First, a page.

Foraging for Saguaro Fruit: An Annual Tradition

Photo by Lee Allen / Tall harvesters, like “Southwest Foraging” author John Slattery, look for shorter cactus with lower-hanging-fruit.

Each year the Tohono O’odham pick saguaro fruit to make jams, wines and for use in ceremony

Just a few days prior to a July full moon, we’re in the Sonoran desert west of Tucson, listening to the last howl of night-hunting coyotes as dawn begins to break on another 100-degree day. We, too, are hunters who have come in search of the saguaro fruit—ripe and ready for picking before the monsoon rains arrive because this is Jukiabig Masad or Rainy Month.

“The fruit is afraid of the storms and will spoil if it gets wet,” said 70-year-old Tohono O’odham picker Stella Tucker, who has been harvesting the ruby red saguaro fruit since childhood. “My grandmother would send me out with a kuipit [picking pole traditionally made with downed and dried cactus ribs] along with firm instructions not to come back to camp until my bucket was full.”

Photo by Lee Allen / At age 70, Tohono O’odham elder Stella Tucker has been harvesting saguaro cactus fruits since she was a little girl. “Saguaros have been part of my people forever,” she said.

Surviving off what the desert landscape provides in the way of edibles involves feast or famine, so you take advantage of the seasonal good times. And despite what famed forager Euell Gibbons noted in his “Stalking the Wild Asparagus” (Alan C. Hood & Company, Inc., 1962) book, that “the outdoors is a restaurant,” Mother Nature can be a stingy seasonal grocer at times.

“It’s possible to live off of nature’s bounty,” writes Carolyn Neithammer, author of “American Indian Cooking,” (Bison Books, 1999) “but it’s not an easy way to make a living. While our landscape can be productive, there is a difference between eating for pleasure and eating to survive.”

Native Americans in this part of the Southwest did both when it came time for the seasonal saguaro cactusharvest, partly to fill up the food locker and partly to invite the arrival of the rains to nourish other crops.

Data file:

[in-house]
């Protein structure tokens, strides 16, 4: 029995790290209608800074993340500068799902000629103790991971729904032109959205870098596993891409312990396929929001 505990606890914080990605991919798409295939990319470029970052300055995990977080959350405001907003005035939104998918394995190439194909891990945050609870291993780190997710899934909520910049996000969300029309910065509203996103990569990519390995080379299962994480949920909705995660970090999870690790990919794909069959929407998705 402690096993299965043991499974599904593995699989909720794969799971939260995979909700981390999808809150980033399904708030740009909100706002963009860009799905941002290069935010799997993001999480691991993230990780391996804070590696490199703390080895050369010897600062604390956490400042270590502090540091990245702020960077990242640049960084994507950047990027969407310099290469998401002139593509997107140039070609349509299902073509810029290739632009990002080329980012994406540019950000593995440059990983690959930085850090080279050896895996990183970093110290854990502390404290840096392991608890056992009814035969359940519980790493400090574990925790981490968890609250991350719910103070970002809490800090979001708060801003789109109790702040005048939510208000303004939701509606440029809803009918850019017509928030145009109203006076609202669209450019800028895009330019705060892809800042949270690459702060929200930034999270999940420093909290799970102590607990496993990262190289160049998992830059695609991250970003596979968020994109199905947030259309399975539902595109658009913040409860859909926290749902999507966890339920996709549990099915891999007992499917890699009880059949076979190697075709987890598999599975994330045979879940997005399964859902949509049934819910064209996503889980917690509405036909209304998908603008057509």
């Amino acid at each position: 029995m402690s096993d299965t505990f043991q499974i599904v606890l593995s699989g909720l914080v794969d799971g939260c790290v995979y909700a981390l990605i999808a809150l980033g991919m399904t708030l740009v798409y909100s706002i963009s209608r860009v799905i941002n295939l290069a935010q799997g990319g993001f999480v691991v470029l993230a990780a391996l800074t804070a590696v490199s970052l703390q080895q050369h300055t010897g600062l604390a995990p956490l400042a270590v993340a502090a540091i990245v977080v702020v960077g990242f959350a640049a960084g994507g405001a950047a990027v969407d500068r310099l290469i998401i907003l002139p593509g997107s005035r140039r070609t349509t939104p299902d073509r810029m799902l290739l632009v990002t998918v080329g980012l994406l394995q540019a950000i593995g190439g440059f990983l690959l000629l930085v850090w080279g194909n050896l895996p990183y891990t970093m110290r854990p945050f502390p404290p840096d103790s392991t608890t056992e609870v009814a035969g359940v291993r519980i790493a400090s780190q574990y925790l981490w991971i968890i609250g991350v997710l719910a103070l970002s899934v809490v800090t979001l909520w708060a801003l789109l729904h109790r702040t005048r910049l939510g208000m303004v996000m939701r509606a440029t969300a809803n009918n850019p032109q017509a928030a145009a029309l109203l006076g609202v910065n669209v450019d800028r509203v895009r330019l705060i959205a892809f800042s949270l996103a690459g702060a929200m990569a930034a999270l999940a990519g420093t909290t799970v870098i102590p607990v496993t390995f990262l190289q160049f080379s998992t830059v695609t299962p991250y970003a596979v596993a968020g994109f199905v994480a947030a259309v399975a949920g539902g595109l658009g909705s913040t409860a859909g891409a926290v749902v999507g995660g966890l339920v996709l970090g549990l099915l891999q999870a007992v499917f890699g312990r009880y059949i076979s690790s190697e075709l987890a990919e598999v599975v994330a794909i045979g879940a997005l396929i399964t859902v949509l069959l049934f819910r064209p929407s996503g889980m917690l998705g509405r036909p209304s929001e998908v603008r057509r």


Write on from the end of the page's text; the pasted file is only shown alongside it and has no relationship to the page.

Tribal elder Edward Encinas said: “The desert returns to life with the arrival of the rain. We gather the saguaro fruit to make jam and process some into wine as part of our rain fest ceremony to give thanks to the Creator for Nature’s bounty.”

Photo by Lee Allen / Once harvested, saguaro fruits need to be cleaned before being processed into a variety of edibles.

The Tohono O’odham believe the saguaro was first created when an O’odham child sank into the ground and became the first of its species—thus establishing a kinship between tribal members and the giant sentry of the desert. “We’re a desert people, so there’s meaning and tradition in the Saguaros—they’ve been a part of my people forever,” Tucker said.

The gathering process begins with knocking the crimson quarry into a clean bucket using a pole fashioned from two or more saguaro ribs lashed together with wire and a crossbar branch attached at the tip. “The longer the poles are, the harder they are to handle, especially when the wind blows,” Tucker said. Truthfully, any lightweight “T” or “L”-shaped tool that can be held upright and reaches the tall fruit will do the job.” Here’s a hint—instead of taller poles, look for shorter cacti.

Photo by Lee Allen / Kuipits (picking poles) stand ready for another day in the desert harvesting saguaro fruit.

When not working alone, a harvester will knock the fruit free while a partner tries to position a catch bucket so the fast-falling fruit can be quickly gathered. What doesn’t hit the bucket generally splatters on impact as a sweet treat for birds, javelina, coyotes, and other desert critters.

Photo by Lee Allen / Saguaro cactus fruit pods, picked clean of their sweet bounty, are left to share with other desert dwellers.

Tradition calls for using the hard stems of the pod to slide open the skin of the fruit, although a sharp knife works just as well. Each saguaro pod yields a mere tablespoon of fruit and the pulp of each fruit contains as many as 2,000 seeds. Saguaros don’t begin flowering until they reach age 40 in a lifetime of 200 years. During its life, a saguaro will produce some 40 million seeds.

Although not a tribal member, John Slattery, author of “Southwest Foraging,” (Timber Press, 2016) lives in a world of acorn-flour muffins topped with a dab of saguaro cactus jam. “Saguaros provide the raw elements for syrup, bread, oil, even medicine. The juice can be turned into everything from jam to wine, while the nutritious seeds can be added to breads and muffins.”

Courtesy John Slattery / Writer Lee Allen catches Saguaro fruit in Tohono O’odham country.

For those who can round up the ingredients, Slattery recommends a recipe of his own creation:

Sonoran Nut Bites

¼ cup saguaro seeds

1 cup pecans

12 dates

2 tablespoons coconut oil

1 tablespoon goji berries, or dry wolfberries

¼ cup sunflower seeds

¼ cup cashews

1 tablespoon bee pollen

2 tablespoons wildflower honey (or saguaro syrup)

¼ cup cacao nibs

3 tablespoons milk thistle seed powder

½ teaspoon sea salt

Combine the pecans, dates, cashews, sunflower seeds, coconut oil, and bee pollen in a food processor and blend until smooth. Add the remaining ingredients and pulse blend until integrated. Scoop out the sticky mass with a spoon and roll into 1.5-inch balls onto a cutting board or pan. Set out for 10 to 15 minutes. They may dehydrate slightly (in a dry climate) and become easier to handle. Otherwise, place in the fridge for storage (they will harden). Makes 20 nut bites.

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